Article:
20-year-old Anton Tumanov, a resident of Kozmodemiansk (Mari El Republic) went to war and died. This is his mother’s story.
Anton Tumanov. Rostov region, July 19. Photos from “VKontakte” social media
Anton Tumanov was brought back in a closed coffin.
The only documents received by Anton Tumanov’s mother after his death
Junior sergeant Anton Tumanov’s personal belongings, passport, and military ID haven’t yet been released to his mother. On August 20th, Elena Petrovna received only the coffin and a copy of the death certificate from the Rostov morgue. It specifies the date of death – August 13th 2014, the location – “temporary deployment of military unit no. 27777,” the time – “while performing military duties,” and the cause – “combined trauma. Multiple shrapnel wound of lower extremities with damage to major blood vessels. Acute massive blood loss.”
Anastasia Chernova, Anton’s bride, called him every day. On 23 or 25 July he said for the first time, “We’re going to war.” Frightened Nastya (short from Anatasia – Ed.) only asked, “There are no Russians in Ukraine,are there?” – “We’re going as guerilla fighters.” Then he didn’t call for three or four days.
Anton told Nastya that the second time they had been sent to Ukraine on August 3 for two days. He didn’t mention any cities, dates or goals of the trip, Nastya thinks he didn’t know.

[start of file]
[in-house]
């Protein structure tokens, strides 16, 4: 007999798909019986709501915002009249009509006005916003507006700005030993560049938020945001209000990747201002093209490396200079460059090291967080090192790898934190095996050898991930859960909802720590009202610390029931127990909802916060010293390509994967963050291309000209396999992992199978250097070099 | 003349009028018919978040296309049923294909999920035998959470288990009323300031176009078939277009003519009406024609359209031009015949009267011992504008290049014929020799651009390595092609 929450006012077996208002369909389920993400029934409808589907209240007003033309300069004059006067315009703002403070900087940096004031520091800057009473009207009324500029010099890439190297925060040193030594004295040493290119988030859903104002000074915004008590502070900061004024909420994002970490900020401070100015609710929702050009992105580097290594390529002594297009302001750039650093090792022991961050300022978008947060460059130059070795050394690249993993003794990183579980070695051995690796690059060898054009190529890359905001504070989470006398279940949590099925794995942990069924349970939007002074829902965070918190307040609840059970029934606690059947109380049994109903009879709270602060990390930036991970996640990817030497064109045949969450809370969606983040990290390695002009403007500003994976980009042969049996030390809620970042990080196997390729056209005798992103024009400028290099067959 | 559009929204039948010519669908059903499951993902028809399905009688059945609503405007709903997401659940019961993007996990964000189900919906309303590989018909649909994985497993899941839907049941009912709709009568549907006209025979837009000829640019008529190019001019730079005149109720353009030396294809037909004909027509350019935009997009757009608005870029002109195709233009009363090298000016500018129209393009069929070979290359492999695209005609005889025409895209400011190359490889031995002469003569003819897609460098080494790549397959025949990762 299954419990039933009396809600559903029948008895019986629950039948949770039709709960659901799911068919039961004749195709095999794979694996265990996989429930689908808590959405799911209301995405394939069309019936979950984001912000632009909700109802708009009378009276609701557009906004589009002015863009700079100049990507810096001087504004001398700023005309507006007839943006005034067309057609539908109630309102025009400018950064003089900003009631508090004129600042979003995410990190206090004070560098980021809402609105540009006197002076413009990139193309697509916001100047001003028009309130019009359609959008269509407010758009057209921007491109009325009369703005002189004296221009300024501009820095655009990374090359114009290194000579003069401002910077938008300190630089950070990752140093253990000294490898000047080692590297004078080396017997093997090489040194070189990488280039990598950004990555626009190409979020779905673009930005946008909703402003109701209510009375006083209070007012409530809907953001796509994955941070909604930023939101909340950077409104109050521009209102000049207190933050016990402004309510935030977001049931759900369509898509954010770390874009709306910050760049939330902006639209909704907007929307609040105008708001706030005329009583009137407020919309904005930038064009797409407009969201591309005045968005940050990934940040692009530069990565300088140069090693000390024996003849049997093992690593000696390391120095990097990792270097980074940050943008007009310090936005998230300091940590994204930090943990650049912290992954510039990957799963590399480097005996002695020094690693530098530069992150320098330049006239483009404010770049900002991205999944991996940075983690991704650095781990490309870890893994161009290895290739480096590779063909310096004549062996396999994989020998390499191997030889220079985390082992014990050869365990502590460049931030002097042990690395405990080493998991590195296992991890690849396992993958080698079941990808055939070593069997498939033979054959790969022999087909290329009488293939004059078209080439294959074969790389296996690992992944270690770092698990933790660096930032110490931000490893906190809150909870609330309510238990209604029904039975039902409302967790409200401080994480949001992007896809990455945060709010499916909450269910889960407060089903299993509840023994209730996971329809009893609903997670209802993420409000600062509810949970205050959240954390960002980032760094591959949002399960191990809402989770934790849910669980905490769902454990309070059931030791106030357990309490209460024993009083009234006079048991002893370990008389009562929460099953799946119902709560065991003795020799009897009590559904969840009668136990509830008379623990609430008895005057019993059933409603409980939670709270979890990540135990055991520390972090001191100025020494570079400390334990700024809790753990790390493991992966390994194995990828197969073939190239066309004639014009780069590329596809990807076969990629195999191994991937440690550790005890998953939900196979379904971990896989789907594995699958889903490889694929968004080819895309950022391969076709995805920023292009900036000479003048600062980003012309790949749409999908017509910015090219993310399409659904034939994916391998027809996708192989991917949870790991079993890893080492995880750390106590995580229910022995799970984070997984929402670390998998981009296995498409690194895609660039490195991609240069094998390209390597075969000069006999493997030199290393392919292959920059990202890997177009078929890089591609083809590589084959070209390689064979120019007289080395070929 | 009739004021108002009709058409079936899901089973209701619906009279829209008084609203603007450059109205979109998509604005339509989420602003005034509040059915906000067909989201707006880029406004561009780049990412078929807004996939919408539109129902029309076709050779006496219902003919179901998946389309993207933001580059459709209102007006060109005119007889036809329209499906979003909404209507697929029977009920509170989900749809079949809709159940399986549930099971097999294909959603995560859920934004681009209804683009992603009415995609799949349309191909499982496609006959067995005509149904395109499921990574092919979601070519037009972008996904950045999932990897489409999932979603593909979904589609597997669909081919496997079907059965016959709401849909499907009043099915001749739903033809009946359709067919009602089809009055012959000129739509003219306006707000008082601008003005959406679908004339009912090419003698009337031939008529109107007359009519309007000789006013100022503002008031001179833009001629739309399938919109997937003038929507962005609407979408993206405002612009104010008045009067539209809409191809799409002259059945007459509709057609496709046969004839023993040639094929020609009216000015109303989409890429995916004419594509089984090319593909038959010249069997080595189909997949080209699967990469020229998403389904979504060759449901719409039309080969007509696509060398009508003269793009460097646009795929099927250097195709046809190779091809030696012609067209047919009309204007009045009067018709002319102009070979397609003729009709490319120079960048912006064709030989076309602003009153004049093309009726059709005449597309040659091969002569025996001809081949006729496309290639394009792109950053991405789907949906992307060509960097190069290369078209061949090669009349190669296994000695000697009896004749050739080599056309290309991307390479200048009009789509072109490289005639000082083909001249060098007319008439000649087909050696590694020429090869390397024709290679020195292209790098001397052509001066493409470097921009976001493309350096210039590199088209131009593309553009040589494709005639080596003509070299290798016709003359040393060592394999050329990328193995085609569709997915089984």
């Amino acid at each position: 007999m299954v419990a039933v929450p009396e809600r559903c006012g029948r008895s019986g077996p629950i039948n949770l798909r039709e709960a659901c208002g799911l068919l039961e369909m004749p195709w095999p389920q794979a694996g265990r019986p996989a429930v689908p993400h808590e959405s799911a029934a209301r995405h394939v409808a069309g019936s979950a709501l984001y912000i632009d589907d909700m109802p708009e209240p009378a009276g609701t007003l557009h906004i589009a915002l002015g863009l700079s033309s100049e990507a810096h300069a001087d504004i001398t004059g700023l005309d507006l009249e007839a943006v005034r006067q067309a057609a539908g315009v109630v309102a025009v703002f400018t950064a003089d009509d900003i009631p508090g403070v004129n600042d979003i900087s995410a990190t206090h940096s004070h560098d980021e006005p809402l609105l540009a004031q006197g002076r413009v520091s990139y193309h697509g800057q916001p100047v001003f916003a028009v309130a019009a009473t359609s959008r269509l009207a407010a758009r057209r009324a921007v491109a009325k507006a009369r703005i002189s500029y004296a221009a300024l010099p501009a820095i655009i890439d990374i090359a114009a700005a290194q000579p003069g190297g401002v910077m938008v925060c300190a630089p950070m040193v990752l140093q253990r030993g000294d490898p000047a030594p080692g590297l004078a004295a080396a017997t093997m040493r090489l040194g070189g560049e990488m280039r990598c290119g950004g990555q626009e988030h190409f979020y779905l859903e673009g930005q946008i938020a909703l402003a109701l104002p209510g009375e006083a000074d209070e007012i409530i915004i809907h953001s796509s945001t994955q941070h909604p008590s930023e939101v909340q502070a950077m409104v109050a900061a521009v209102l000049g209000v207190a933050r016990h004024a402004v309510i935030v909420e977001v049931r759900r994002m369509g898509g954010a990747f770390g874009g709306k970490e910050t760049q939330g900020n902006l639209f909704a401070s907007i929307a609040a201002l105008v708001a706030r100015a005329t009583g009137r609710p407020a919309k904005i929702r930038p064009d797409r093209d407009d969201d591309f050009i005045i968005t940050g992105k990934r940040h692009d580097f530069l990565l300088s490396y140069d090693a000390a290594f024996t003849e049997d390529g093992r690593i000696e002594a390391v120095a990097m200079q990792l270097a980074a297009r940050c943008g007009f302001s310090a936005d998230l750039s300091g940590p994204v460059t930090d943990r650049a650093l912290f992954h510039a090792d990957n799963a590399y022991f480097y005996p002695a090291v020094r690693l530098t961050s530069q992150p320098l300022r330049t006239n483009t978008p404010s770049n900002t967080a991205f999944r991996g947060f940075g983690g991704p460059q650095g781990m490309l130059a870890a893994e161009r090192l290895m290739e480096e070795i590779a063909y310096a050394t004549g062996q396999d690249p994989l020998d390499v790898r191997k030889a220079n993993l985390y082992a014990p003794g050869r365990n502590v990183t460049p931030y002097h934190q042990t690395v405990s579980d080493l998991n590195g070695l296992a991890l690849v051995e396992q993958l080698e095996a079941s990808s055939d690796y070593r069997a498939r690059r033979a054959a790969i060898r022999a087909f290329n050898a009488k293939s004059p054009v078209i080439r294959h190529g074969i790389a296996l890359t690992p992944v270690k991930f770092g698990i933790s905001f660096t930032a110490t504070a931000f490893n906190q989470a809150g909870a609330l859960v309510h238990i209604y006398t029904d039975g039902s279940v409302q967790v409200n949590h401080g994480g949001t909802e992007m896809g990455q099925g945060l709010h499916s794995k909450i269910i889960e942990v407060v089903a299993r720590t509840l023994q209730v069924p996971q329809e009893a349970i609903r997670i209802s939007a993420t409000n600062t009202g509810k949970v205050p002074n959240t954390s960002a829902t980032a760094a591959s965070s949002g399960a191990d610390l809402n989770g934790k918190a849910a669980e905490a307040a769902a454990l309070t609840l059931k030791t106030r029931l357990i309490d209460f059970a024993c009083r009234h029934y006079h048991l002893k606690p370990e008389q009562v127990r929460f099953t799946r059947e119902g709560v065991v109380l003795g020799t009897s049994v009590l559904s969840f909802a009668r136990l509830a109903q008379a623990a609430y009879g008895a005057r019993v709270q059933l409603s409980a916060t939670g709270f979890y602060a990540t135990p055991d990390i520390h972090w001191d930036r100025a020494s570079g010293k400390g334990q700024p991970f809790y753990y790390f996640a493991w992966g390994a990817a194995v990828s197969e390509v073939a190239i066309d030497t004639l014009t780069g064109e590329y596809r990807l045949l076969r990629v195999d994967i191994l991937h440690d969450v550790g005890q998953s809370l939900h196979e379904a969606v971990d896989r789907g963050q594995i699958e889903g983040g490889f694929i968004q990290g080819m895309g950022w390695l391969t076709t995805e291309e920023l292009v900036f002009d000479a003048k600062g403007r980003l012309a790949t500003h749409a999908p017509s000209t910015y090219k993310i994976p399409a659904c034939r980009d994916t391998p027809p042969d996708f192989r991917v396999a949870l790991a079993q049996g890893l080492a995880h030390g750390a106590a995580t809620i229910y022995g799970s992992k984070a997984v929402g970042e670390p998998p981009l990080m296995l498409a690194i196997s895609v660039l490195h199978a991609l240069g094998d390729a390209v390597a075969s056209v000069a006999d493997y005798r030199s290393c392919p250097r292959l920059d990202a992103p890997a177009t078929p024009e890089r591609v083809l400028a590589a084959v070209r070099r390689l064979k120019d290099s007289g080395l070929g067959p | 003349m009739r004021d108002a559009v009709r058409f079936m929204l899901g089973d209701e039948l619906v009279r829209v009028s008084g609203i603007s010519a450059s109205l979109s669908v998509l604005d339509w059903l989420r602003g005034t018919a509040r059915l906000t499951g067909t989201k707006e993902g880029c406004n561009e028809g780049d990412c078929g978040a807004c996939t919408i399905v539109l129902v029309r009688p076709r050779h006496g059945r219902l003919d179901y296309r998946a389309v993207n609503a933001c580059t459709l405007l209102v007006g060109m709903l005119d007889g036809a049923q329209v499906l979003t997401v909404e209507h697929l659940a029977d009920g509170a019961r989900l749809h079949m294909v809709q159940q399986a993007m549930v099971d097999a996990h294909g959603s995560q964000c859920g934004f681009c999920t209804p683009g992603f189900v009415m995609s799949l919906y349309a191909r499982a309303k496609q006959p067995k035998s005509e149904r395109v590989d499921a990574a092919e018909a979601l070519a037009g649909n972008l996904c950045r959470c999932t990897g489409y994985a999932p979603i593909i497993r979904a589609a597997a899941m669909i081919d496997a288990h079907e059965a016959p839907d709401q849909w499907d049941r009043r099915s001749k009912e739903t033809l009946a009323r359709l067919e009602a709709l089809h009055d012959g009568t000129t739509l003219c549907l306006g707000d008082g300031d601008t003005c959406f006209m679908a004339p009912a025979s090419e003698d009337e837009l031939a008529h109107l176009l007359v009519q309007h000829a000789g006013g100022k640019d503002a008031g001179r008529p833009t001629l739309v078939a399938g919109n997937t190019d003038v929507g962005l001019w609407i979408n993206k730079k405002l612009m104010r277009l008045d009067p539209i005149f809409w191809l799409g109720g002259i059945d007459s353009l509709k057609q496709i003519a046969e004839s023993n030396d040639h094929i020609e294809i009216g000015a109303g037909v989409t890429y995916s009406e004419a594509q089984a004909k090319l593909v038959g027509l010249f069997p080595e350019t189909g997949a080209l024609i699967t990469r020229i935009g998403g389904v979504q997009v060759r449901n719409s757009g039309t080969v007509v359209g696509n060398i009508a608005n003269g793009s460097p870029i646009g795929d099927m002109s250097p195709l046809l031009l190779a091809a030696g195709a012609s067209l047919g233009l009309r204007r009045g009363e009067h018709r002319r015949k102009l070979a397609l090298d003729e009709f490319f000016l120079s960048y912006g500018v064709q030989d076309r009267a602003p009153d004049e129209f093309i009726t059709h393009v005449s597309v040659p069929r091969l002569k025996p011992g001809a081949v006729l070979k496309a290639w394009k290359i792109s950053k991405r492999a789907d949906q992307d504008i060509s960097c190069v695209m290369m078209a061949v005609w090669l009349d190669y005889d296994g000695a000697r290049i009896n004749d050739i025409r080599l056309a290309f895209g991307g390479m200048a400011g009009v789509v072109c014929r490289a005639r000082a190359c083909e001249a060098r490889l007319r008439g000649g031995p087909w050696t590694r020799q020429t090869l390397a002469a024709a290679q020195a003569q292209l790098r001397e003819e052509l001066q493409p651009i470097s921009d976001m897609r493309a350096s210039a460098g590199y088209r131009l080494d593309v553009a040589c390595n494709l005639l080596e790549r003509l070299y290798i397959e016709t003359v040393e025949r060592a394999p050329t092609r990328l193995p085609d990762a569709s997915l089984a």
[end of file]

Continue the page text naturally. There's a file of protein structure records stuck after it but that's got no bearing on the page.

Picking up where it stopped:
The last photo of Anton Tumanov (on the right) was taken at a temporary camp near the town of Snezhnoe, Donetsk region (according to the geo-tagging by Anton’s army comrade who posted photos to the “VKontakte” social media). The second guy on the right is presumably Robert Arutyunyan killed alongside with Anton. Anton’s relatives don’t know the fate of the other soldiers. There are no information about the rest of the soldiers.
On August 10th, Anton called home: “Mom, we’re being sent to Donetsk.”
Anton told Nastya that he would stay in Ukraine for two or three months, perhaps until November, without any means of communication.
On August 11, Anton received two hand grenades and 150 rifle rounds. At 3 p.m. he sent “VKontakte” message to his mother, “I gave up my phone, am off to Ukraine.” That’s all.
According to the soldiers, the order to cross the border with Ukraine came down on August 11. The commanders bullied, put to shame, threatened criminal prosecution those who refused. They were ordered to remove all documents and phones, to take off their uniforms (everyone changed into camouflage), to paint over the markings and numbers on the vehicles. They also tied narrow white bandages on the arms and legs. Later, while surfing the “VKontakte” social media Tumanova found the photograph of her son with such bandages, there was a comment by his comrade: “It is the marks to identify friends and foes. Today you wear it on your leg, tomorrow – on your right arm, etc. Everything that moves without these marks is destroyed.”
In the early hours of 12 August a convoy of 1,200 men crossed the Ukrainian border and stopped in the noon of 13 August on the territory of Snezhnoe plant Donetsk region, 15 km from the border. On August 13 Grad systems shelled the convoy.
In short, according to the Anton’s comrades, the operation of the victorious Russian army on a foreign soil looked like this: a convoy of troops came to Ukraine with two grenades per person and unprepared equipment, got caught under the Grad fire and in a day returned with 120 corpses.
Elena Petrovna Tumanova at her son’s grave
Allegedly killed Robert Arutyunyan and Anton. Rostov region